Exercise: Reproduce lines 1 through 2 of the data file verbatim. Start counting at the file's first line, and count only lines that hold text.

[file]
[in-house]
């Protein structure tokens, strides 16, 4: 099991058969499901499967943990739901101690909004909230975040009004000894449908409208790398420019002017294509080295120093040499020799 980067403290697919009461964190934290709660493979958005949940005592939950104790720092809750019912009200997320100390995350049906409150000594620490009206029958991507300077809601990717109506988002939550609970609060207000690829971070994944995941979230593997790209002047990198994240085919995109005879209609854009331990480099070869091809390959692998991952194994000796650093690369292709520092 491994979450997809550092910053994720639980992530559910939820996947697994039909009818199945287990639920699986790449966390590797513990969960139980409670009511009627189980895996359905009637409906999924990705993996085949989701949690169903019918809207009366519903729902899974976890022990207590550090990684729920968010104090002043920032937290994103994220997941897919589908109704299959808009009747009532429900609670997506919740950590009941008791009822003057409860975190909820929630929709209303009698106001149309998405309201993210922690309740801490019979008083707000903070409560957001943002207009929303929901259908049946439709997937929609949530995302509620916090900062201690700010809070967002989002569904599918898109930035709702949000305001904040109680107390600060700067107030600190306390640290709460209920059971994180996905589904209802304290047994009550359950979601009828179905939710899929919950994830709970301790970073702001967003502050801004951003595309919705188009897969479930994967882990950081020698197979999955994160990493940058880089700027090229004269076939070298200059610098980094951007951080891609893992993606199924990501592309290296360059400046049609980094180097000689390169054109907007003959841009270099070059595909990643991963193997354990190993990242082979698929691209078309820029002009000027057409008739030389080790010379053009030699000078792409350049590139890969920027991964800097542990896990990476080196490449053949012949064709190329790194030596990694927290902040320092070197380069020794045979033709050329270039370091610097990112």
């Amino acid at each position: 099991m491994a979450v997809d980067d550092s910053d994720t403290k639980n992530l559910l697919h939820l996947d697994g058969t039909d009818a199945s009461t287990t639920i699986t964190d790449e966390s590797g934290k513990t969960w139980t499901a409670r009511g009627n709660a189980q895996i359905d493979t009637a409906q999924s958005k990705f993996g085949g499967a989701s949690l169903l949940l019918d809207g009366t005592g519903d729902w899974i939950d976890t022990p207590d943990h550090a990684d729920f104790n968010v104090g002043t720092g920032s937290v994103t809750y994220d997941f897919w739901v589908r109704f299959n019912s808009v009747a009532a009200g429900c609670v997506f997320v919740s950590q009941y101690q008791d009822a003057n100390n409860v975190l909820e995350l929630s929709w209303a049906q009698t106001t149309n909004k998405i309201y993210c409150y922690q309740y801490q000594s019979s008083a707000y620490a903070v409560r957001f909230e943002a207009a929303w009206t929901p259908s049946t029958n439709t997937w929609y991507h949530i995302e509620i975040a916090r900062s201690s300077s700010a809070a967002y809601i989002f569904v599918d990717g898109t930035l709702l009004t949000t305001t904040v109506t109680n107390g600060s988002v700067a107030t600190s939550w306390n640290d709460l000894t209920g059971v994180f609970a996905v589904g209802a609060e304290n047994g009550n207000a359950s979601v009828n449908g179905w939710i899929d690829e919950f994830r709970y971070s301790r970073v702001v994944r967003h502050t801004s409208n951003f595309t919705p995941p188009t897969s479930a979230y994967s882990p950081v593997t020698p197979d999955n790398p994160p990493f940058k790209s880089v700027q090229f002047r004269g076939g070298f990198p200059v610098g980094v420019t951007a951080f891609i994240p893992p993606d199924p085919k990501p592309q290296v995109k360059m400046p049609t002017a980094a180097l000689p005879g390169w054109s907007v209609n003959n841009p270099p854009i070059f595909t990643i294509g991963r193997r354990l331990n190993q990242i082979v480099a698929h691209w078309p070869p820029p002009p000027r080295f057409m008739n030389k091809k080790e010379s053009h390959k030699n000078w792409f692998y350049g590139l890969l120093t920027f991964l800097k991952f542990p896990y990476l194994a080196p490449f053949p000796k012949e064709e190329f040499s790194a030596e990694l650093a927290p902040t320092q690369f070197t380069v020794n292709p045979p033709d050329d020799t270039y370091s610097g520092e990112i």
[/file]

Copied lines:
[in-house]
């Protein structure tokens, strides 16, 4: 099991058969499901499967943990739901101690909004909230975040009004000894449908409208790398420019002017294509080295120093040499020799 980067403290697919009461964190934290709660493979958005949940005592939950104790720092809750019912009200997320100390995350049906409150000594620490009206029958991507300077809601990717109506988002939550609970609060207000690829971070994944995941979230593997790209002047990198994240085919995109005879209609854009331990480099070869091809390959692998991952194994000796650093690369292709520092 491994979450997809550092910053994720639980992530559910939820996947697994039909009818199945287990639920699986790449966390590797513990969960139980409670009511009627189980895996359905009637409906999924990705993996085949989701949690169903019918809207009366519903729902899974976890022990207590550090990684729920968010104090002043920032937290994103994220997941897919589908109704299959808009009747009532429900609670997506919740950590009941008791009822003057409860975190909820929630929709209303009698106001149309998405309201993210922690309740801490019979008083707000903070409560957001943002207009929303929901259908049946439709997937929609949530995302509620916090900062201690700010809070967002989002569904599918898109930035709702949000305001904040109680107390600060700067107030600190306390640290709460209920059971994180996905589904209802304290047994009550359950979601009828179905939710899929919950994830709970301790970073702001967003502050801004951003595309919705188009897969479930994967882990950081020698197979999955994160990493940058880089700027090229004269076939070298200059610098980094951007951080891609893992993606199924990501592309290296360059400046049609980094180097000689390169054109907007003959841009270099070059595909990643991963193997354990190993990242082979698929691209078309820029002009000027057409008739030389080790010379053009030699000078792409350049590139890969920027991964800097542990896990990476080196490449053949012949064709190329790194030596990694927290902040320092070197380069020794045979033709050329270039370091610097990112």